UFO Abductions: psychic alienation
Alienation 1. A general term, now largely restricted to forensic psychiatry, indicating mental or psychiatric illness or insanity…2. The repression, inhibition, blocking, or dissociation of one’s own feelings so that they no longer seem effective, familiar, or convincing to the patient. Such alienation…is characteristic of obsessive-compulsive psychoneurosis. It may also be seen in the schizophrenias, but in the latter certain organs, body areas, or even the whole body are often perceived as if they did not belong to the person…
[From Psychiatric Dictionary. Fourth Edition, Hinsie and Campbell, M.D.s]
While many of those people who profess to have been abducted (or are being abducted) by alien beings (UFO beings usually) are sincere in their belief, it seems that their experience is brought about by a psychiatric alienation; that is, they have had (or are having) a psychotic episode which manifests itself in the mode of an abduction by alien creatures.
Persons who claim alien abduction could have a psychotic breakdown of one kind or another but opt for the UFO-oriented tale as that is arcane to psychiatry and the public but acceptable as an insanity better than an insanity based on mundane psychoses (caused by chemical imbalances in the human system/brain or existential crises that have become overwhelming).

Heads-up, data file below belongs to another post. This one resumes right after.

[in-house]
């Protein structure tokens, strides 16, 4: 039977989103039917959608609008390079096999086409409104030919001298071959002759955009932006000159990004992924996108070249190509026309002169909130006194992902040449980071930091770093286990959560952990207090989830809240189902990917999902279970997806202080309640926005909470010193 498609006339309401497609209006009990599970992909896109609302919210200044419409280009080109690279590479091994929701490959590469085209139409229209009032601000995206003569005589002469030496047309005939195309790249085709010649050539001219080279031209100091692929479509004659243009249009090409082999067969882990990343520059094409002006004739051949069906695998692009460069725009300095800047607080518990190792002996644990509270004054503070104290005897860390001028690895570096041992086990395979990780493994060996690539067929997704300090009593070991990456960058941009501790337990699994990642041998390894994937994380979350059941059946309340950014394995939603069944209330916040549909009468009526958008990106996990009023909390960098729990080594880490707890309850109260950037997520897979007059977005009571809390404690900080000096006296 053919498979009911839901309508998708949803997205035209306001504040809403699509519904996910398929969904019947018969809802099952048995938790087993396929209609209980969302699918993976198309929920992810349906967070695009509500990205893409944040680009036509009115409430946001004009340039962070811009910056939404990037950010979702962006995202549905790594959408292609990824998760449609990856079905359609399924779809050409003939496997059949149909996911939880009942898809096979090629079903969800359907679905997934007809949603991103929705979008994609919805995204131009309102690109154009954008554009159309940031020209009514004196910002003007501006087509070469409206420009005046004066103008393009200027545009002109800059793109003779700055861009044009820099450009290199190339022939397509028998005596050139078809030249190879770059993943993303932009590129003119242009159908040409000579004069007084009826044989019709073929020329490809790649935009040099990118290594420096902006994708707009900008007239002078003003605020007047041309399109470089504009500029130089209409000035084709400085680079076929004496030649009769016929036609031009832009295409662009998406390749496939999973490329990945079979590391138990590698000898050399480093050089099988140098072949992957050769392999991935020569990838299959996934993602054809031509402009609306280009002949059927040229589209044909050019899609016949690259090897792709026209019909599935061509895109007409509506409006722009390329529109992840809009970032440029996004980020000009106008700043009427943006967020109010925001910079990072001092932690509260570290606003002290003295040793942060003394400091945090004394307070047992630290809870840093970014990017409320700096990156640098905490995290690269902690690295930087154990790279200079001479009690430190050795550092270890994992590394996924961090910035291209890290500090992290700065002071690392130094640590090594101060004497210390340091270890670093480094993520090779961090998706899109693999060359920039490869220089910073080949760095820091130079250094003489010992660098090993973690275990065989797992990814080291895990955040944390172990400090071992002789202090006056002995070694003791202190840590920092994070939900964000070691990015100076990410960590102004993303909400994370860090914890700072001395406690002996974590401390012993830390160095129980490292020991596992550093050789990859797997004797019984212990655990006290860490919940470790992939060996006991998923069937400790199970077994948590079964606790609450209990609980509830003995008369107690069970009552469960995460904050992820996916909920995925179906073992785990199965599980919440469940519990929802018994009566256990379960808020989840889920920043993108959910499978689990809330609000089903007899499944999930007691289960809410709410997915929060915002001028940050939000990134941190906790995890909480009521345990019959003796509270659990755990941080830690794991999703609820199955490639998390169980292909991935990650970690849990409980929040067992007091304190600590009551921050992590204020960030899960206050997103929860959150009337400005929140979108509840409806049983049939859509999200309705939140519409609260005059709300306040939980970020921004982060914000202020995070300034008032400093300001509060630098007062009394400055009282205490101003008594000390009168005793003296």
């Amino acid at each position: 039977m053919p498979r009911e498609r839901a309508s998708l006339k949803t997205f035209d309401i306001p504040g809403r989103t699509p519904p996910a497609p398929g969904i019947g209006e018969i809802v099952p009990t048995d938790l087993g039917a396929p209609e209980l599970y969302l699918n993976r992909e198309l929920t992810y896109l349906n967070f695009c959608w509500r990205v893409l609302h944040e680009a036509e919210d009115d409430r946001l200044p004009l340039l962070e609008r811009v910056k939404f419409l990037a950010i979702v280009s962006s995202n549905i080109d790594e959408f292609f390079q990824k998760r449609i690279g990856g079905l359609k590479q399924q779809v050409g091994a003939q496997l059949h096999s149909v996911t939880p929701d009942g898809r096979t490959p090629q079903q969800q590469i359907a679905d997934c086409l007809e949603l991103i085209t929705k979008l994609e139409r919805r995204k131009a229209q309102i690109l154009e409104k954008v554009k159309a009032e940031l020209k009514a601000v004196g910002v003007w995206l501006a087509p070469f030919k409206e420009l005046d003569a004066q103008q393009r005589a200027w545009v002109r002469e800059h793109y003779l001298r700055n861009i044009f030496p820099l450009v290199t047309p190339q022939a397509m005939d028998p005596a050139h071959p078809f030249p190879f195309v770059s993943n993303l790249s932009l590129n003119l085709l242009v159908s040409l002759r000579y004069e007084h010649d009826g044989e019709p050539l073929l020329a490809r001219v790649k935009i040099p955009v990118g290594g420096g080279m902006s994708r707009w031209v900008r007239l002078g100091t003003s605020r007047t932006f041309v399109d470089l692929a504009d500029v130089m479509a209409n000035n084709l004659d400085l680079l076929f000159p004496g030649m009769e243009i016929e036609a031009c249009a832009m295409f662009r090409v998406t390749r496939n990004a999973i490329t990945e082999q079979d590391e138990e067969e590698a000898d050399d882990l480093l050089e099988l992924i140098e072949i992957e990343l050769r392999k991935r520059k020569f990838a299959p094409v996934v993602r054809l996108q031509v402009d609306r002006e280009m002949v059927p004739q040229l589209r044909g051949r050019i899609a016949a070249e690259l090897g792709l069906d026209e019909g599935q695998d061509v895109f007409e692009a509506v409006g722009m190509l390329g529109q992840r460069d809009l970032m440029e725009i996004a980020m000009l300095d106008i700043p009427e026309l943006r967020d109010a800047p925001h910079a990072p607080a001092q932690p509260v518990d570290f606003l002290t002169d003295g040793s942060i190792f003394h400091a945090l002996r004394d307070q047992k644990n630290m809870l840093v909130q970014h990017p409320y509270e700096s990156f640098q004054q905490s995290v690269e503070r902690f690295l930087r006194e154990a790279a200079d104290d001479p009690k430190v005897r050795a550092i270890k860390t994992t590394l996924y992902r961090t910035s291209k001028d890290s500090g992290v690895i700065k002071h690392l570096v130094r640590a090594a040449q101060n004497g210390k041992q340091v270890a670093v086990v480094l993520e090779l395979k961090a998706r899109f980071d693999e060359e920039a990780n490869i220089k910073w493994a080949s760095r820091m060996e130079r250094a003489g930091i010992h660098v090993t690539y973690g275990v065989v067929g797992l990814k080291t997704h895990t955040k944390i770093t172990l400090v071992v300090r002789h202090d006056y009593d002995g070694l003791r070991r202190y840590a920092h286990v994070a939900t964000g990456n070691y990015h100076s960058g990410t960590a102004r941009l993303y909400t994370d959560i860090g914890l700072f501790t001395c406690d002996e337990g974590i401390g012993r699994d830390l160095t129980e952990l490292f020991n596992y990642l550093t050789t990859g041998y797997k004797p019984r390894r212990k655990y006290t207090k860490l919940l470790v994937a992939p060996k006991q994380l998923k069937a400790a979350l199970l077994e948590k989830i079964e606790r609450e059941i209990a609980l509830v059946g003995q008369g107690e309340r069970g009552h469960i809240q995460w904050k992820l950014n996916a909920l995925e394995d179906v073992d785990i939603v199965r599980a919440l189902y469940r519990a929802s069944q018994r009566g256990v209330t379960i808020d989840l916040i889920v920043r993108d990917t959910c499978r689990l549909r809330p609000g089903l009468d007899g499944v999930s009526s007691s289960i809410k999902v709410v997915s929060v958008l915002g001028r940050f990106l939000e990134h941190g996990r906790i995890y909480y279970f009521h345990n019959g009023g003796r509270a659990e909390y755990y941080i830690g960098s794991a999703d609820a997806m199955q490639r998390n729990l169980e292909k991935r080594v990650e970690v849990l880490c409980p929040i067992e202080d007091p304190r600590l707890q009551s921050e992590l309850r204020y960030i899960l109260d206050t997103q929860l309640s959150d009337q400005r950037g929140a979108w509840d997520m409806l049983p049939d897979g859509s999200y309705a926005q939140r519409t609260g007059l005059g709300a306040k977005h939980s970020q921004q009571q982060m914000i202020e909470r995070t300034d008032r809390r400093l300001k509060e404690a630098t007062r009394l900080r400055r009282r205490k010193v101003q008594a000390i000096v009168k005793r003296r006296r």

The Betty/Barney Hill episode of 1961, made public years later, became the template for such episodes. Earlier, similar psychoses were imbued with stories about contact with flying saucer entities from other worlds – the contactees of the 1950s.
Ridicule of that crowd made it unacceptable to later abductees so the alien abduction phenomenon was employed, currently labeled as an “experience” and those affected call “experiencers” – an even more acceptable insanity than alien abduction.
Experiencers truly think they have been abducted or had a bizarre incident where they seemed to have been abducted, They don’t know for sure what happened to them, but that’s exactly what psychiatric alienation professes, sometimes causing a complete disorientation with reality.
Minor mutilations, causing scarring, and other physical affects (abrasions, rashes, misplaced clothing, et cetera) are self-induced, as is the case with most psychotic alienation episodes.
Is there a possibility that abductees or experiencers have had and are having occasion to be abducted, physically or mentally, but an outside force of some kind?
Yes, that is a possibility, one that should be examined by qualified professionals from various fields: psychology, forensics, criminology, psychiatry, medicine, even mythology.
But for all practical purposes, the abduction phenomenon surely has all the earmarks of psychotic episodes, and no matter how much the experiencers think they are far removed from psychosis, their claim to normalcy has to be set aside just as it is when a psychotic claims they are not insane.
Only then can the abduction phenomenon, and its victims, be resolved and those “abducted” cured.